When I arrived in Atlanta two years ago to join my fiancé, an American orchestra conductor I met in Paris, I only had the phone number of one other person, a friend’s cousin. I had been deputy editor of a French magazine and my fiancé and I decided to live in Atlanta, where he was working. Today, I continue to freelance for various publications and lecture at the Alliance Française. I return periodically to France to visit my three children attending college there.
As a French Jew in America, I felt it was more important for me to integrate into the Atlanta Jewish community rather than the Atlanta French community. I remembered Golda Meir’s reply to Henry Kissinger when he said to her: “Golda, you must remember that first I am an American; second I am Secretary of State, and third I am a Jew.” She replied: “Henry, you forgot that in Israel we read from right to left.” That’s exactly how I felt. Here, in America, you are first an American, then a Jew. In France, like Golda Meir, we think in the other direction: we are first and foremost Jewish. Being French is very important, but it will always be our Jewishness that prevails when it comes to taking a stand.
What I notice in common between being Jewish in Paris and being Jewish in Atlanta is, first of all, the need to bond together. There are many Jews here in Sandy Springs, Buckhead, Dunwoody and East Cobb. In Paris, there are many large Jewish communities in the 16th, 17th and 19th arrondissements. In both countries, we take pride in our religious affiliation. But we are living our Judaism in different ways.
First of all, most of the Jewish community in France is of Sephardic origin and follow the Sephardic tradition. Those Jews, for the most part, came to France in the 1960s from Morocco, Algeria and Tunisia. I was born in Tunisia and arrived in the suburb of Paris in 1972. The North African Jews replaced the Ashkenazi Jews, who had previously been the predominant Jewish population before the Shoah. Emigration, assimilation and mixed marriages reduced their population further.
In less than a generation, Sephardic Jews have succeeded in establishing themselves in French society. They have become renowned doctors, famous lawyers, successful actors, political advisors. The Sephardic people brought with them their joie de vivre (joy of life) and their exuberance. Some bar mitzvahs are legendary, such as the one that brought together for an afternoon all the players of Paris Saint-Germain, the most famous French soccer team, for a game with guests. Imagine in the U.S. having the New England Patriots come to your bar mitzvah to scrimmage with your guests!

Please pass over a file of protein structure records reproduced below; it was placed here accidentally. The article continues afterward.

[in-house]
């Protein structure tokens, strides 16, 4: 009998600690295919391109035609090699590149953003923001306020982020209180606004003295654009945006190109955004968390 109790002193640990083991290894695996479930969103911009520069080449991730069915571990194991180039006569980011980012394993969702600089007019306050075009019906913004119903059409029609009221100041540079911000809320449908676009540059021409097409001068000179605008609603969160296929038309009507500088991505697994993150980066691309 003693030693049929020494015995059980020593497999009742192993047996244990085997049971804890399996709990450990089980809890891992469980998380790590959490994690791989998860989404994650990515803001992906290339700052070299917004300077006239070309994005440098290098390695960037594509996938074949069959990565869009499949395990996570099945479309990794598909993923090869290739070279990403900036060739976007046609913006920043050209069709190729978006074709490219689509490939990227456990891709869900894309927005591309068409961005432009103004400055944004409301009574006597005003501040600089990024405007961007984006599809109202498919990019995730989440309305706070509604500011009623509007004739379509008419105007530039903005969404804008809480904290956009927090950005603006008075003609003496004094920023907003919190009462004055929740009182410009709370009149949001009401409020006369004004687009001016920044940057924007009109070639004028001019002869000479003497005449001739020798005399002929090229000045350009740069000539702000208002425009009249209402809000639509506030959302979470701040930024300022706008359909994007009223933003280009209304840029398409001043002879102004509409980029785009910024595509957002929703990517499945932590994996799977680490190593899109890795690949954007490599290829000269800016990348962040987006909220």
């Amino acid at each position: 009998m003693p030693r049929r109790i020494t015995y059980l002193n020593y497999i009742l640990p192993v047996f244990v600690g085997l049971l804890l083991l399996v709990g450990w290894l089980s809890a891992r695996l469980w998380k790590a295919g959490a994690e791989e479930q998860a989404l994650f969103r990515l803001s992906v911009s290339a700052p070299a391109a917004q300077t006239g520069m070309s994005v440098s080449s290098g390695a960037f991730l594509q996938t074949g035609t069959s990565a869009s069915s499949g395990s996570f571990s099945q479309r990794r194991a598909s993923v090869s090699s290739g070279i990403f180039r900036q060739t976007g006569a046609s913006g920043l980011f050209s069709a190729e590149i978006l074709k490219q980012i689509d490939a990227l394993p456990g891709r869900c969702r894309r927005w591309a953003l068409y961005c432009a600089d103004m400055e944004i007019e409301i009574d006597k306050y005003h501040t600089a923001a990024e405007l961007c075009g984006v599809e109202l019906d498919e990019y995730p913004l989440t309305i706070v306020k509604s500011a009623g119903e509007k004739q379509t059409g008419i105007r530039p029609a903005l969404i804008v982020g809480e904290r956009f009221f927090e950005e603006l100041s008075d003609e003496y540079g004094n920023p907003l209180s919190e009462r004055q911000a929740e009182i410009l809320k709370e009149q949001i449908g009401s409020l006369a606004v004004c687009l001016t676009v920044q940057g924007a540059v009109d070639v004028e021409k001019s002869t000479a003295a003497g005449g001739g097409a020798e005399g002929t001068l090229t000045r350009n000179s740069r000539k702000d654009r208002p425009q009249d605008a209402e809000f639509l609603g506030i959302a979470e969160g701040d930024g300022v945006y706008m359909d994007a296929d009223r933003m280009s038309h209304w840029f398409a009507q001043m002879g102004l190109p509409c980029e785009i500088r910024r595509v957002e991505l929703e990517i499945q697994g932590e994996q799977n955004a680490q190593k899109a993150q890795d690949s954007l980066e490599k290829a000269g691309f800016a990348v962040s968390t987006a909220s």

In Atlanta, when I talk with others about Sephardic Judaism, it’s rare that they know exactly what I’m talking about. The rites, songs and traditions are not the same. On Rosh Hashanah, our tray is filled with things like garlic, squash, figs, sesame and fish heads. A friend from Atlanta was amazed to see how Rosh Hashanah was celebrated by a Tunisian Jewish family.
This recent Sephardic immigration is largely traditional in practices. There are few Reform synagogues in Paris. To marry in one of these traditional synagogues, a non-Jewish person must convert. The conversions are very long, more than five years, and very restrictive. There are only three female rabbis in all of France. Synagogues remain just places of worship, with little in the way of community life. This is definitely not the case here. In Atlanta, everyone has a synagogue with reading groups, Sunday associations, organized trips and community engagement. In Reform synagogues here, the rabbi shakes everyone’s hand – including women – and speaks into the microphone on Yom Kippur day, less restrictive practices than in France. I even saw valet parking in front of the synagogue on a Sabbath. Unthinkable in France! I like this way of living Judaism in Atlanta, much more relaxed, more fun, less subject to the religious laws and the rigor of traditions.
It’s amazing to me that in the United States, 59 percent of American Jews – six in 10 – have never been to Israel, according to recent surveys by the American Jewish Committee. The excuses include it being too far away or too dangerous. The attachment of French Jews to Israel is enormous. In France, only 35 percent have never been to Israel. This is especially true when more and more Jews are asking themselves the same question today: Do they have a future in France? This sort of question would never be asked by an American Jew. Obviously, the rise in hatred and anti-Semitism in Europe is the main reason why more and more French Jews choose to pack their bags. Some go to live in Quebec, Los Angeles or San Francisco, but especially to Israel. Despite a drop in aliyah in recent years, 2,600 French Jews moved to Israel last year.
Is it more dangerous in France than Atlanta? First, we need to ask ourselves, “Is it dangerous to be Jewish in Atlanta?” The answer is yes, when you consider the recent killings of American Jews in their synagogues by madmen with assault rifles. Atlantans are still mindful of The Temple bombing in 1958 for which none of the accused perpetrators were ever convicted. But does that mean we enter a synagogue with fear in our bellies? Life goes on. Jews have had this strength, always and everywhere. The only difference is that anti-Semitic violence here is the action of extremist white-supremacist groups, while in France it is the action of certain Muslim groups, which are probably more present on a daily basis. It is advisable not to wear a yarmulke on the Metro, but it is not fear. It is just a reasonable precaution, that’s all.
In any case, on both sides, I find this constant: When faced with an event, a political decision, or even a princely marriage, the Jew from Paris or Atlanta asks him or herself the same question: Is this good for us?
France has the largest Jewish community in Europe, about 500,000 people, or less than 1 percent of the French population.